I’m a little sad to see Steph go since he’s been with the team for so long, even though he was basically just a fourth-liner.  He loved playing in Minnesota and being part of the Wild organization, even after they put him on waivers simply to prove that he wasn’t as valuable as he thought.  Still, when rookie sensation Cal Clutterbuck pretty much took over his duties on the checking line, it was pretty clear that this would be Steph’s final season with the team.  At least we will always have this:

Number 33, baby!!!

20061121_morneau_3.jpgIt turns out I’m number 33 on the MLBlogs leader board (thanks for pointing that out, Julia)!  Wow, this blog is getting off to a fast start!  So, like fellow MLBloggers Julia and Jimmy, I have decided to dedicate my ranking to a noteworthy Twin who shares the same number.  In this case, number 33 belongs to our big Canadian slugger, first baseman Justin Morneau. 

morneau-06b.jpgJustin, or Johnny Canuck, if you will, has been an invaluable part of the Twins organization since he was called up in 2005.  He’s a career .281/.348/.498 hitter, and has never hit fewer than 20 homers in a season.  He’s the first Twin since Gary Gaetti to finish with 30+ homers in back-to-back seasons, and the first since Harmon Killebrew to have three straight seasons of 100+ RBI and 20+ homers. Last year, he had one of the best seasons of his career, even though his power numbers were down a bit (most likely because he had no legitimate power threat hitting behind him).  He hit .300/.374/.499 with only 23 homers, but finished second in the AL with 129 RBI.  Even more incredible is that he put up these numbers with guys trying to pitch around him (he was second in AL in intentional walks, with 16).  Had he not suffered such a terrible slump during the final few weeks of the season, he probably would’ve led the team to a playoff berth (and his second MVP award).

Oh, and his defense isn’t too shabby, either.

Justin is most famous for stealing awards from other people.  Most notably, he stole the 2006allstar40.jpg MVP from Derek Jeter (I’ll admit, I think Jeter probably deserved it more, too.  Actually, Joe Mauer probably deserves the MVP more than Morneau, but that’s for another post).  This year, he stole the Home Run Derby from Josh Hamilton.  Hamilton hit an amazing 28 dingers in the first round, but Johnny Canuck proved that stamina wins over showmanship, outhitting him 5-3 in the final round. And the funniest part?  Morneau wasn’t even initially invited!  He was asked at the last minute after Vladimir Guerrero, A-Rod, and pretty much everybody else declined to participate.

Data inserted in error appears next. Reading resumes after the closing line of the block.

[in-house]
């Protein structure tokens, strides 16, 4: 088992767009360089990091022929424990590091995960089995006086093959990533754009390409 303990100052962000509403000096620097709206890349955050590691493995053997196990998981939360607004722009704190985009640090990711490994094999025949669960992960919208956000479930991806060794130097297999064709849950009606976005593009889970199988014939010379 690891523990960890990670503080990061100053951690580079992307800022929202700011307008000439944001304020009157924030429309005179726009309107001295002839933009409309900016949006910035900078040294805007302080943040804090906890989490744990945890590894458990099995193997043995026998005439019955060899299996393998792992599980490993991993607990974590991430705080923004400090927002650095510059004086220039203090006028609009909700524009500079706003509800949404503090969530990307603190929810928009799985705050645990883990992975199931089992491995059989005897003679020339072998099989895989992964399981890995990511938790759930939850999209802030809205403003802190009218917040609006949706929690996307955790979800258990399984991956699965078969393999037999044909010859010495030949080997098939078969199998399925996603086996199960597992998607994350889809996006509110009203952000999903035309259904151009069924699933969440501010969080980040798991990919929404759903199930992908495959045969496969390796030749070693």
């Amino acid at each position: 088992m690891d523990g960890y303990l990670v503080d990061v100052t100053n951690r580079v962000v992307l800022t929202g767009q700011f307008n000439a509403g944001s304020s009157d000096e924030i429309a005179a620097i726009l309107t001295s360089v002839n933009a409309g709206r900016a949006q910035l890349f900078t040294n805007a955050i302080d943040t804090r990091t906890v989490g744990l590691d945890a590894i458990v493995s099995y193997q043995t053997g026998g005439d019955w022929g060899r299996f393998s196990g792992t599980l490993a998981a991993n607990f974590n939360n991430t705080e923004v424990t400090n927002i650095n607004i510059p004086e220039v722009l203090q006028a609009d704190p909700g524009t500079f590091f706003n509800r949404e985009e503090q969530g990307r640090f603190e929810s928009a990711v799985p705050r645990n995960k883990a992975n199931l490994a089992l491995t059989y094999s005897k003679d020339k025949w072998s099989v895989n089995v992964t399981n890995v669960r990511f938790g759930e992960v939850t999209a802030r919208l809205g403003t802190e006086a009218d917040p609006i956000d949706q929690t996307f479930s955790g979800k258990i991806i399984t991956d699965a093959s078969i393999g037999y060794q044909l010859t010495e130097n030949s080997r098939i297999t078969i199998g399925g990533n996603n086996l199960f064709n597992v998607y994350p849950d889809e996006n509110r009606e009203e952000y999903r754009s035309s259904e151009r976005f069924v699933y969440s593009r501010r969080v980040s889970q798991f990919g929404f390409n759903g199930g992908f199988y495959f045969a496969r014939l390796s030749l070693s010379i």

At least he managed to win the Tip O’Neill award without any controversy (although there are probably some unhappy hockey fans).

As one of the three Twins representatives in the 2008 All-Star Game, he saved us all from a 20+ inning nightmare by scoring the game-winning run.  On a shallow sac fly.  Not bad for a guy who runs like Ruben Sierra.

Other fun facts about Justin:  he was born in New Westminster, British Columbia.  He used to play hockey as well as baseball, and won the 1998 Memorial Cup as the third goaltender for the Portland Winterhawks.  He wears #33 in honor of boyhood hero, goaltender Patrick Roy.  He was drafted by the Twins as a catcher in the third round of the 1999 amateur draft, but was quickly shifted to first.  And sorry ladies, as of January 10th he is a married man, having tied the knot with longtime girlfriend (and Minnesota native) Krista Martin at a church in Edina.

Thank you, dear readers, for making this post possible.  Apparently there are a lot more of you out there than I thought!